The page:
Guillén: I was actually turned on to Cinema, Aspirin & Vultures through Alice Braga; I assume you know her?

Ketnath: Yeah, I know her, sure.

Guillén: How did you and Marcelo develop your characterization of Johann Hohenfels?

Ketnath: I started preparation here in Germany on my own. I read some books about adventure—you know the guys that climbed Eiger Nordwand? [Have] you [heard] of that famous mountain? Very difficult passage to get through. They were contemporary figures [of Johann]. They were even honored by Hitler—but that was not very important for my inspiration—but, I liked the spirit that drove these people.

I had conversations with my father [about] his father's generation. My family was completely destroyed during the Second World War. I have some Jewish ancestors as well. Everybody grew up either without [a] father or with a father who wasn't there, who didn't come back. It was interesting to have a story told about a German guy who fled shortly before the war broke out [who] could achieve a different destiny. That was somehow the key to enter the world of Johann.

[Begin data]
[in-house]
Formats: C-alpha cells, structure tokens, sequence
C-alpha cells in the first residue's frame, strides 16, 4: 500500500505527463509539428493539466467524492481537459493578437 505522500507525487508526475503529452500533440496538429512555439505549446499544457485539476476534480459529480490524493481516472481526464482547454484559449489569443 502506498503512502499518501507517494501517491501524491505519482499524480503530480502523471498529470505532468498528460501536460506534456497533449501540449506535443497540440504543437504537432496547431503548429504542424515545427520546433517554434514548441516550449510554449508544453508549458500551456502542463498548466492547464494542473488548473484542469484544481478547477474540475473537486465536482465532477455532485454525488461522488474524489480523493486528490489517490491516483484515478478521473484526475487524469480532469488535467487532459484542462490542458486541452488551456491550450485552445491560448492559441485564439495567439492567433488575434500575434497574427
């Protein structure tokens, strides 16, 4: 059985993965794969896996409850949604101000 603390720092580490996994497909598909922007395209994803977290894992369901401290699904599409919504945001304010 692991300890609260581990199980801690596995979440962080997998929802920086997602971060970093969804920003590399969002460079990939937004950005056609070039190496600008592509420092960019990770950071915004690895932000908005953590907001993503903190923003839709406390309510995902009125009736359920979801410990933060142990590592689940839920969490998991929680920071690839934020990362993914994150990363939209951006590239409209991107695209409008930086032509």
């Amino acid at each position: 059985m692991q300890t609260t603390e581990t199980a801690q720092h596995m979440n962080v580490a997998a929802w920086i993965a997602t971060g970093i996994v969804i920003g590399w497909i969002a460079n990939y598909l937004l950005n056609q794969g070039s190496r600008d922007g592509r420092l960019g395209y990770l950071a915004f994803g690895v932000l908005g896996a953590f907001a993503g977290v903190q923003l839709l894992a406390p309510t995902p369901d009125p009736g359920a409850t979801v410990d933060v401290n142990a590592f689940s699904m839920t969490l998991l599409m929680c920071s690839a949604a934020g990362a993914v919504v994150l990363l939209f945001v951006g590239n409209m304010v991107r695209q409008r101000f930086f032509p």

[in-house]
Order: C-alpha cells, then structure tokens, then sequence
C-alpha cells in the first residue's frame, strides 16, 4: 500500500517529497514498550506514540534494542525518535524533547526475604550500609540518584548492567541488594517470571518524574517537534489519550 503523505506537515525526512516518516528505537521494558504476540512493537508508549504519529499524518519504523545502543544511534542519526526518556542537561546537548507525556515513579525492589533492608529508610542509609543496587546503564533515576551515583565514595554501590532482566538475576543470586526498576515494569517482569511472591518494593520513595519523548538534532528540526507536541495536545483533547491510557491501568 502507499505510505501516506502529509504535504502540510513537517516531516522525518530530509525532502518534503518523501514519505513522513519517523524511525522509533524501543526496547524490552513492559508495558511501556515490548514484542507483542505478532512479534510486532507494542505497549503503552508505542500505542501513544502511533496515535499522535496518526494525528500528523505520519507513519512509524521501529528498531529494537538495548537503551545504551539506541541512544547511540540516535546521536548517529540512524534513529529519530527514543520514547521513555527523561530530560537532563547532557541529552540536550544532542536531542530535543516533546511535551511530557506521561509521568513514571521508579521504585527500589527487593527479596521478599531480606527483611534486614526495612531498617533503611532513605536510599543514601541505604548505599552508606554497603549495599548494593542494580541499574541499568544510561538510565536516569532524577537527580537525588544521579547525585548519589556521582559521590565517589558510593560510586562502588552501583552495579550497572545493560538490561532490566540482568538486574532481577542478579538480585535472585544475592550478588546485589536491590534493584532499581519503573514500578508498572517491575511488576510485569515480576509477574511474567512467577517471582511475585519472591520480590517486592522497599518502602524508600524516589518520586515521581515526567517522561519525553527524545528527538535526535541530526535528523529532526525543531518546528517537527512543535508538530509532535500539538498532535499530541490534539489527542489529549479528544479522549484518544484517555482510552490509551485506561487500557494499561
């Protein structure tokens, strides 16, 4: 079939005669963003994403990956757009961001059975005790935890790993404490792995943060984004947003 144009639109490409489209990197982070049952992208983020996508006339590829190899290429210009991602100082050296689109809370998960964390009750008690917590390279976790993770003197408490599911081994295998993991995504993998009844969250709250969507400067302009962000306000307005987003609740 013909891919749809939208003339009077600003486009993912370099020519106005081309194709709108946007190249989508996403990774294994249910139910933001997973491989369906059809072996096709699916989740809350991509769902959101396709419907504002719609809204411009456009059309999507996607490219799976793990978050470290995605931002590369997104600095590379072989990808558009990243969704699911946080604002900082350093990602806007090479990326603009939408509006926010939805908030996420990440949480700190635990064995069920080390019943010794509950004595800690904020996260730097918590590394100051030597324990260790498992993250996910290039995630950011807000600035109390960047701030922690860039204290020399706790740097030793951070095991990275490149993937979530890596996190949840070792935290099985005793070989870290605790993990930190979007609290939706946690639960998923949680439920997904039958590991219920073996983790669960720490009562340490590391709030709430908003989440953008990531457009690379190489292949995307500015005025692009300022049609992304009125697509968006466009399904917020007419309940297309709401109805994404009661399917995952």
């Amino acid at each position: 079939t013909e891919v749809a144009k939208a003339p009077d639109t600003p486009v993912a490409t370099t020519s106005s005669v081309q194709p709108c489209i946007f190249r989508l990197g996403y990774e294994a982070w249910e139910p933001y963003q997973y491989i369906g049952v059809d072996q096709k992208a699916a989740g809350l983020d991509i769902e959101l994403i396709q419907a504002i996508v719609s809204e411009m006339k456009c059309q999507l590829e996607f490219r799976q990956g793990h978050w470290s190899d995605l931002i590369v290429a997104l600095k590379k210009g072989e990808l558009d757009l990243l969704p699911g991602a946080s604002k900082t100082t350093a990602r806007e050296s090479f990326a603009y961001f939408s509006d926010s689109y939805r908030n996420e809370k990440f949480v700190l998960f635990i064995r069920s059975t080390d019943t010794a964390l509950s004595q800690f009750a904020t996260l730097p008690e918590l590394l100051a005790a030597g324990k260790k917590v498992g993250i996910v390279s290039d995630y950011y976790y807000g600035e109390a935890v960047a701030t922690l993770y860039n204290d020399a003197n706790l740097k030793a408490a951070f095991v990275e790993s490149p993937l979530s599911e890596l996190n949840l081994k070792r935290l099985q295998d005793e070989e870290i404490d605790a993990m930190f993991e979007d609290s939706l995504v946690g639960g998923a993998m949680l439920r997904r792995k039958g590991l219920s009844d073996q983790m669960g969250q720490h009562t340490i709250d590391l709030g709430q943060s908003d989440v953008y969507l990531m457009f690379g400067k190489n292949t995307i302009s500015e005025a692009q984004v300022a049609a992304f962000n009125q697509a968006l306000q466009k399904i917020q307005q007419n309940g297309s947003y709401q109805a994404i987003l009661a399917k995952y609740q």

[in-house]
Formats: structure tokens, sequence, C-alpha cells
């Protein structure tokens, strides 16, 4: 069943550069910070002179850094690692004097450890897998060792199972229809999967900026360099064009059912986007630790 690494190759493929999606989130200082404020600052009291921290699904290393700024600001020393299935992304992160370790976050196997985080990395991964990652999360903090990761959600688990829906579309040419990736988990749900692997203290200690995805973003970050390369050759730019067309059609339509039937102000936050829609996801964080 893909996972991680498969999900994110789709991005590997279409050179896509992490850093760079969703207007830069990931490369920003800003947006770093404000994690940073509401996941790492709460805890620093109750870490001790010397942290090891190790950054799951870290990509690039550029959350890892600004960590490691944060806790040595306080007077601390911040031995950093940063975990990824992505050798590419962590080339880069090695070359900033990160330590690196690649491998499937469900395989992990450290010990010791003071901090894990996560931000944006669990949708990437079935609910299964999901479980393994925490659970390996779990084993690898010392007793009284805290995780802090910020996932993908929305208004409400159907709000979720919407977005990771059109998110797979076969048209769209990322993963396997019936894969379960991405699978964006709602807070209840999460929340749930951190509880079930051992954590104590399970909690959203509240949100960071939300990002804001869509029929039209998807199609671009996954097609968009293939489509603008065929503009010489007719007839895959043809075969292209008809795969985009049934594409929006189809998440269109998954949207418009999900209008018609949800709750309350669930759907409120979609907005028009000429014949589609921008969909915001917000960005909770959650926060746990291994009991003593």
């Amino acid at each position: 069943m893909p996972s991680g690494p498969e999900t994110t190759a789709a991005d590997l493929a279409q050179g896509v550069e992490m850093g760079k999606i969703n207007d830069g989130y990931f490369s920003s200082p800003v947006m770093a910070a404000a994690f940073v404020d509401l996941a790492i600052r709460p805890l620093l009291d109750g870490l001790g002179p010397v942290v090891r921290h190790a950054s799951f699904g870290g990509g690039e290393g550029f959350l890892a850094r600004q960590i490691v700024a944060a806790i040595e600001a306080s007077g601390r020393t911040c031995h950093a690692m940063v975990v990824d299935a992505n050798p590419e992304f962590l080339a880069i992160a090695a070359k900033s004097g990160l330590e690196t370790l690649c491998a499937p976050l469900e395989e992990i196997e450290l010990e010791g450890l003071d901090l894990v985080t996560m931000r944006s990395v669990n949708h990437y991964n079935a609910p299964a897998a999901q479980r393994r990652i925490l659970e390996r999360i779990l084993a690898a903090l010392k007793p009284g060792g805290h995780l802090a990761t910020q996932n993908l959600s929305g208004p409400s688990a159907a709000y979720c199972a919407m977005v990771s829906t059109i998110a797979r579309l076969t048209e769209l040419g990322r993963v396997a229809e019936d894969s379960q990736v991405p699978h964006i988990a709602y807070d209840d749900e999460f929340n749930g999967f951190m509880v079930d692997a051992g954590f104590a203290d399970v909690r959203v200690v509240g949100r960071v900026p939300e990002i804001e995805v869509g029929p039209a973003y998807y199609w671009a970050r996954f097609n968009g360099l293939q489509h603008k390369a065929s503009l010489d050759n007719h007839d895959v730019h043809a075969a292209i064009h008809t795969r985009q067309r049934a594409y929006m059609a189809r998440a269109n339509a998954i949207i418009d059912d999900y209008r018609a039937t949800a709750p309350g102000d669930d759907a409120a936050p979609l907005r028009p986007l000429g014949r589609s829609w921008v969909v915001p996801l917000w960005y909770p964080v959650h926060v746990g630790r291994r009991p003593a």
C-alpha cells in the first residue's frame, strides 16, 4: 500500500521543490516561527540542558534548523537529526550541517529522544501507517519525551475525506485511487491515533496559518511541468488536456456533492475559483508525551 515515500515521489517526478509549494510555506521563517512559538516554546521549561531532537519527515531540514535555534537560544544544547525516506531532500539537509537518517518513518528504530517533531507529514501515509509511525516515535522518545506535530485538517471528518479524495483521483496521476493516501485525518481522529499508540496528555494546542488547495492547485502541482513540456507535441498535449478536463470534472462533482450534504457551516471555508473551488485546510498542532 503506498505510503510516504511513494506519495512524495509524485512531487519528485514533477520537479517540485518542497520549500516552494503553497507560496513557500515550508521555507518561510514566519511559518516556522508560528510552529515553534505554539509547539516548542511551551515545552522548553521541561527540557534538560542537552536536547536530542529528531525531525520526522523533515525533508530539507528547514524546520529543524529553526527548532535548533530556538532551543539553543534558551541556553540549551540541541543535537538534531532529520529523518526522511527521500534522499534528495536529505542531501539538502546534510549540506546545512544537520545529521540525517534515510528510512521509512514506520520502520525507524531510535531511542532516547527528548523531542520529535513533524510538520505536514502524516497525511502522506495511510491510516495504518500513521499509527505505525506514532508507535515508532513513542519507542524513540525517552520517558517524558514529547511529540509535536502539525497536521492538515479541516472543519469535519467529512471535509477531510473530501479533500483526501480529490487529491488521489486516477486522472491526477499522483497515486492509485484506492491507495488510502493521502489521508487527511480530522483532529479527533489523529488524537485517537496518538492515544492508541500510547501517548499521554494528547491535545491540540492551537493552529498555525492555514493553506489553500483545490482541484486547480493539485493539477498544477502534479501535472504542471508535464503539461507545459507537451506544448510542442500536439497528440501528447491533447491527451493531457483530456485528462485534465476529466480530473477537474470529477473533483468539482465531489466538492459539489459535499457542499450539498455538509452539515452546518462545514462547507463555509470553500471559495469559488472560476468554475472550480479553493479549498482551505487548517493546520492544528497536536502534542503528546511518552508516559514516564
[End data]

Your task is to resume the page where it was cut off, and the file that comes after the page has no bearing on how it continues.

I bought some items of that time from second-hand markets and brought them to Brazil—some old books and even some army medals, stuff like that, [cigarette] lighters—I actually brought some real clothes of the epoch, of the time. Marcelo was a very generous and open director so he wanted me to also create part of the dialogue and ideas for the scene, how to construct Johann, you know? I worked pretty much here [in Berlin] and we shared email and when I came [to Brazil] he was in the final round to cast Ranulpho. He selected João Miguel. I was really happy to have him for the film because I felt it was important to have him in the film. Then we [had final rehearsals] in a four-week preparation workshop, like a theater piece. After the four weeks we had a complete performance of the film on stage and then we moved to the Sertão and we started shooting. Even then we changed some things. It was really like an auteur film.